The streaming model needs a “complete reset” to address the “pitiful returns” musicians receive, a report from the Economics Of Music Streaming inquiry has found.
The Department for Digital, Culture, Media and Sport (DCMS) Commons Select Committee have been examining the business model since last year and whether or not the model is fair to songwriters and performers.
Findings released today (July 15) see MPs setting out a “complete reset of streaming” that “enshrines in law [artists’] rights to a fair share of the earnings”.
DCMS Committee chair Julian Knight said: “While streaming has brought significant profits to the recorded music industry, the talent behind it – performers, songwriters and composers – are losing out.
Knight added that “the issues we’ve examined reflect much deeper and more fundamental problems within the structuring of the recorded music industry itself.
“We have real concerns about the way the market is operating, with platforms like YouTube able to gain an unfair advantage over competitors and the independent music sector struggling to compete against the dominance of the major labels.”
Back in April, over 150 artists – including Paul McCartney, Kate Bush, Damon Albarn, Chris Martin, Noel Gallagher and Wolf Alice – signed an open letter to Prime Minister Boris Johnson asking to help reform the streaming economy.
Recommendations from the inquiry include:
- Government to legislate so that performers enjoy the right to equitable remuneration for streaming income
- Government to refer case to the Competition and Markets Authority to undertake full market study into the economic impact of the major music groups’ dominance
- Government should introduce robust and legally enforceable obligations to normalise licensing arrangements for UGC-hosting services, to address the market distortions and the music streaming ‘value gap’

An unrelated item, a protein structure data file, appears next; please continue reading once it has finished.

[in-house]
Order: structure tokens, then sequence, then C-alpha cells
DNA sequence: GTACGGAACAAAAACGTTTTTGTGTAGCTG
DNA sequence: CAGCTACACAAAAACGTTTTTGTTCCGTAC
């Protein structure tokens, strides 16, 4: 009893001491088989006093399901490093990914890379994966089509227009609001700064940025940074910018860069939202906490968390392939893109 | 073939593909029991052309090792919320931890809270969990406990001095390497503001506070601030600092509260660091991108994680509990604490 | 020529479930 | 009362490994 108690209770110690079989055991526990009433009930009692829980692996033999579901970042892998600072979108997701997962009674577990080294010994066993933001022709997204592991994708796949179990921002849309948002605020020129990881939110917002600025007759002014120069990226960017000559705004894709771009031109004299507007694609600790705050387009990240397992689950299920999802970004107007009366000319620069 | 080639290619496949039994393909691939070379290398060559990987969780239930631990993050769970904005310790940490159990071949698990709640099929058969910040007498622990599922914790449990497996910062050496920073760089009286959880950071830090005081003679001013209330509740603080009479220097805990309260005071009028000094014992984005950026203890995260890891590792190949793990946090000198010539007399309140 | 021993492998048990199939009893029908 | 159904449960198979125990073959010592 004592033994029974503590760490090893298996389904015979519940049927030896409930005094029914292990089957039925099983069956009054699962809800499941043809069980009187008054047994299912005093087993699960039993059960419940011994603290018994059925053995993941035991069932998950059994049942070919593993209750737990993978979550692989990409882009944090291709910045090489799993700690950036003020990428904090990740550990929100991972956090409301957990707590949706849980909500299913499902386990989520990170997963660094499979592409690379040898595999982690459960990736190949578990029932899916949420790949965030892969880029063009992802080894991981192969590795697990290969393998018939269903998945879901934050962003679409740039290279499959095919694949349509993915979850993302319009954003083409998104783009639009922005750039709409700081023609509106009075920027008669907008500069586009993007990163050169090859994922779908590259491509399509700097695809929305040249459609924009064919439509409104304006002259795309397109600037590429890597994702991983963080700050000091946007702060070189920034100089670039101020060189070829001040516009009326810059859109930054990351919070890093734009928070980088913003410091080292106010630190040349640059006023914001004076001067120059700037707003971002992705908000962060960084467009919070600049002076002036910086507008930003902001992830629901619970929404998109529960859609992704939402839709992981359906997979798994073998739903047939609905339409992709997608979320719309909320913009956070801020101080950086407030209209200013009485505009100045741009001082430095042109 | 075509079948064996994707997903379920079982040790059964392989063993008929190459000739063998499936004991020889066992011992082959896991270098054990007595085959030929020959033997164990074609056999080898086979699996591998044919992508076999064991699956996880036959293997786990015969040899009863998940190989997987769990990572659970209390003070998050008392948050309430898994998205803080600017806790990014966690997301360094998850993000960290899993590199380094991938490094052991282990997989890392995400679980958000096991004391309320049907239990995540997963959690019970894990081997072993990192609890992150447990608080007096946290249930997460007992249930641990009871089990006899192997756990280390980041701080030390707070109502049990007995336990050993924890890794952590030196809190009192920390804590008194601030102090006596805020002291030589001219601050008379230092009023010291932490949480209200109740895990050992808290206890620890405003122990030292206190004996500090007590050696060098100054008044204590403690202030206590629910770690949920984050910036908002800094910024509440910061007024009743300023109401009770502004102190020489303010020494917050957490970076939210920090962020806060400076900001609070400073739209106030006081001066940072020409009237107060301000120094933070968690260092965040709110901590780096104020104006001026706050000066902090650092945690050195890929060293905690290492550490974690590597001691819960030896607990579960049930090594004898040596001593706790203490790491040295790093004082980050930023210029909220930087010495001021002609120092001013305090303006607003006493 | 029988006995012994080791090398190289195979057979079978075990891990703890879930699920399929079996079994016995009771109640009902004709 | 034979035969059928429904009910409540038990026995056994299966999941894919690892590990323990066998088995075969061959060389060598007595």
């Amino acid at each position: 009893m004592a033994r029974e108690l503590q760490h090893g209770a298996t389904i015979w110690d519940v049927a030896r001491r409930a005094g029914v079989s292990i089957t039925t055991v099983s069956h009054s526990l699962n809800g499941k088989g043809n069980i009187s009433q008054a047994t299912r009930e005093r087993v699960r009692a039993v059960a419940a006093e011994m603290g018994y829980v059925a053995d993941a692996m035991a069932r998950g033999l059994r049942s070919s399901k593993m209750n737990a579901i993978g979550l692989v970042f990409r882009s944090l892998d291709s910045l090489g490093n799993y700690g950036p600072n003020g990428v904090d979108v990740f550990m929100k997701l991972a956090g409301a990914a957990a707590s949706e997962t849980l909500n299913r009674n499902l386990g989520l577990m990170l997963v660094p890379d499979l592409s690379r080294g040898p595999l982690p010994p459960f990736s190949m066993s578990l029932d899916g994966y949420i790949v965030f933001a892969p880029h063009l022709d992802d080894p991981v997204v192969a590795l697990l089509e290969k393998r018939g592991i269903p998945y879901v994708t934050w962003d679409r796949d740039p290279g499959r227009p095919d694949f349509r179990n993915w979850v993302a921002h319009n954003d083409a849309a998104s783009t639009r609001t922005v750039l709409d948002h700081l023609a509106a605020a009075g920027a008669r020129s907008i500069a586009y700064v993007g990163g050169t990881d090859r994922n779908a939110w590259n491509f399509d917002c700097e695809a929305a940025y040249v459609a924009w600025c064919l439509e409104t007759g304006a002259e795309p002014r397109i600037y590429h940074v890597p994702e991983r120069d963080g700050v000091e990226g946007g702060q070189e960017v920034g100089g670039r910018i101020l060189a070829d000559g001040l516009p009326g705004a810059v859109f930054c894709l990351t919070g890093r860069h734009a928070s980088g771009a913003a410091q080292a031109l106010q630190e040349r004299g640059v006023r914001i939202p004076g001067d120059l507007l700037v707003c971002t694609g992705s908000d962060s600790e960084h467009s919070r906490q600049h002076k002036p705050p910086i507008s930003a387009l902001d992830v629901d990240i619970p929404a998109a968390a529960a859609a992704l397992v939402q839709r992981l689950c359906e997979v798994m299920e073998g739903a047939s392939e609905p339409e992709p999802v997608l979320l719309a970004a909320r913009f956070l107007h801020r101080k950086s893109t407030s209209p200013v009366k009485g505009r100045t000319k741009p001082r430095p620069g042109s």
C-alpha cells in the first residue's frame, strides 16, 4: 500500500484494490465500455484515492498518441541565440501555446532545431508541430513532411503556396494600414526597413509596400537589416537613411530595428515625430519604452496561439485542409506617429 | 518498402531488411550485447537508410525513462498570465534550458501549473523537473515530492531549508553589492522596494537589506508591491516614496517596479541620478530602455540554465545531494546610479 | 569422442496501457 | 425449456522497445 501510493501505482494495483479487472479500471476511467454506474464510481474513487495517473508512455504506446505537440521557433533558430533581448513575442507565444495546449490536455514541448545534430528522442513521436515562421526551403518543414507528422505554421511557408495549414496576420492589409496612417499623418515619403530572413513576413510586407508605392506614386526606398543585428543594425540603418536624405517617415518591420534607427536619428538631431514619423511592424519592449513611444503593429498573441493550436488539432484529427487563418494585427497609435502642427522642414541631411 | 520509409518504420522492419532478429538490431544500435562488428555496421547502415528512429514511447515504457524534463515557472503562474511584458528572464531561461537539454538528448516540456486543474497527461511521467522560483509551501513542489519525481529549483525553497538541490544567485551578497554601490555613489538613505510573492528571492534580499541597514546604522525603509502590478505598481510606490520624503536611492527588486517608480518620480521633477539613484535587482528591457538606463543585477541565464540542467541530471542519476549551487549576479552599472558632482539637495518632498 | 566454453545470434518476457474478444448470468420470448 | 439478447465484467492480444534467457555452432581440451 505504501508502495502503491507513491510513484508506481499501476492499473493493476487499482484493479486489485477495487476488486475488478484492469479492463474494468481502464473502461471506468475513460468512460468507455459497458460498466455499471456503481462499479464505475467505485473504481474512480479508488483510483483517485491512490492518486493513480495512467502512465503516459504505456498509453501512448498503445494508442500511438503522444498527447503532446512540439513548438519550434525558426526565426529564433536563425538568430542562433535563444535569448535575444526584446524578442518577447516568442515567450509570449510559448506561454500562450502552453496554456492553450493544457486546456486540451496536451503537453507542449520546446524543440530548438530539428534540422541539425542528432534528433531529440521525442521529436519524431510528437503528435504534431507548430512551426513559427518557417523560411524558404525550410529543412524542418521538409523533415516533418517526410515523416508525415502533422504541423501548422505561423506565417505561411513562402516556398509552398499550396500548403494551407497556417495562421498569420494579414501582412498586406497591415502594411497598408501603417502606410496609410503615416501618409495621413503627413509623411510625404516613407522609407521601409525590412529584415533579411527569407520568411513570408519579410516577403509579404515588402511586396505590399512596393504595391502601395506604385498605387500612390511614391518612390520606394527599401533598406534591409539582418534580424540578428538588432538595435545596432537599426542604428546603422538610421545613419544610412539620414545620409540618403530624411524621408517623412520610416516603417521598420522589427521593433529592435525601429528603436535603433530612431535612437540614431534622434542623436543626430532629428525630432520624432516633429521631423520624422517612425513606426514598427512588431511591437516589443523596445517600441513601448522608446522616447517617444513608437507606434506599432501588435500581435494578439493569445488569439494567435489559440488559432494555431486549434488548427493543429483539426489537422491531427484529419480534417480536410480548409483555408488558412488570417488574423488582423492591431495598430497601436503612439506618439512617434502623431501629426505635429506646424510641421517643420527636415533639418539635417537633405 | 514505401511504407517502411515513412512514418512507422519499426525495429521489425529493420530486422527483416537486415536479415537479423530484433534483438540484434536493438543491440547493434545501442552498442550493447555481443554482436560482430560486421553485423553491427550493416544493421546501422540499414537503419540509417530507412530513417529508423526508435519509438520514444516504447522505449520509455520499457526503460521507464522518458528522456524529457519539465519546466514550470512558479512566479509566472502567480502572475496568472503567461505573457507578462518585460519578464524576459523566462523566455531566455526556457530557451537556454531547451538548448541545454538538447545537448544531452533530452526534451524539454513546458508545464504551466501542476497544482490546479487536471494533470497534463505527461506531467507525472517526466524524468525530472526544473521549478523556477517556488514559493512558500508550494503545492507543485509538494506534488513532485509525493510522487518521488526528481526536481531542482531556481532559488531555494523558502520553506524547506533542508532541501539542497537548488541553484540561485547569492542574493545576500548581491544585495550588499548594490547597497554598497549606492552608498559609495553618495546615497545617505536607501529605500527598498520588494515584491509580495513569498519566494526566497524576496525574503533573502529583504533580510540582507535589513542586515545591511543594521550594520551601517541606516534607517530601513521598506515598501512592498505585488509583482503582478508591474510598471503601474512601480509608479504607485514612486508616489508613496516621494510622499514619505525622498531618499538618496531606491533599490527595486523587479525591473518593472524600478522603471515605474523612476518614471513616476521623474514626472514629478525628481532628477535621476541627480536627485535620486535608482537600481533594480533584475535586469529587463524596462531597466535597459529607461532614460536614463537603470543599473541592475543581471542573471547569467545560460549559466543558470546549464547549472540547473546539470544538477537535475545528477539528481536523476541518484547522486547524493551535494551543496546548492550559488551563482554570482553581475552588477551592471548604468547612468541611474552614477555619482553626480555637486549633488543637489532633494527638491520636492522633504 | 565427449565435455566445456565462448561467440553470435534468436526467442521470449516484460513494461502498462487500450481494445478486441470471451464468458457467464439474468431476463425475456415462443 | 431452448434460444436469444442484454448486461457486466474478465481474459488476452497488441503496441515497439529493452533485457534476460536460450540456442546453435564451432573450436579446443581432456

Radiohead’s Ed O’Brien, Elbow’s Guy Garvey, Nadine Shah and Gomez‘s Tom Gray were among the artists to speak at the inquiry last November, telling MPs that streaming payments are “threatening the future of music.”
The new report notes that “several performers who gave evidence claimed that they and many of their peers were afraid of speaking out against the status quo for fear of losing favour with major record labels and streaming services”.
In response to the new report, industry bodies have hailed the “revolutionary” findings. A joint statement from The Musicians’ Union, The Ivors Academy and the #BrokenRecord
Campaign calls for “swift and robust” action from the government to implement the suggestions set out in the report.
Horace Trubridge, General Secretary of the Musicians’ Union, said: “As we all emerge from the horrors of the pandemic, the Government’s levelling up agenda is more important than ever. Our industry has been on its knees and if we want to preserve our cultural heritage, bring opportunity to all four corners of the UK and keep musical talent in Britain, we’ve got to fix streaming and stop exporting millions of pounds to huge record labels and their owners overseas.”
#BrokenRecord founder Tom Gray added: “The report brilliant and coherently cuts to the chase: the music industry has a serious problem. Profits are soaring, margins are better than ever, the value of the once piracy-blighted industry is forecast to eclipse anything seen in our lifetimes within a decade, but performers and songwriters are being left well behind.”
“This goes to show that when artists come together and speak honestly about our experiences and those of our peers, our politicians can easily surmise the reality – the public too. This is not about getting more money for wealthy musicians, that mythology ought to be long dead. This is about preserving a national treasure into the future: our extraordinary, diverse British musical talent.”
Ivors Academy chair Crispin Hunt added that the findings make today “a great day for musicians and music creators.”
“This cross-party report gives the Government the firepower and political mandate it needs to secure the commercial, professional and artistic futures of many thousands of British music creators, and to keep their value here in Britain.”
Last year, a YouGov poll of music fans found that 77% of respondents believe that artists deserve a greater share of revenue from streaming services.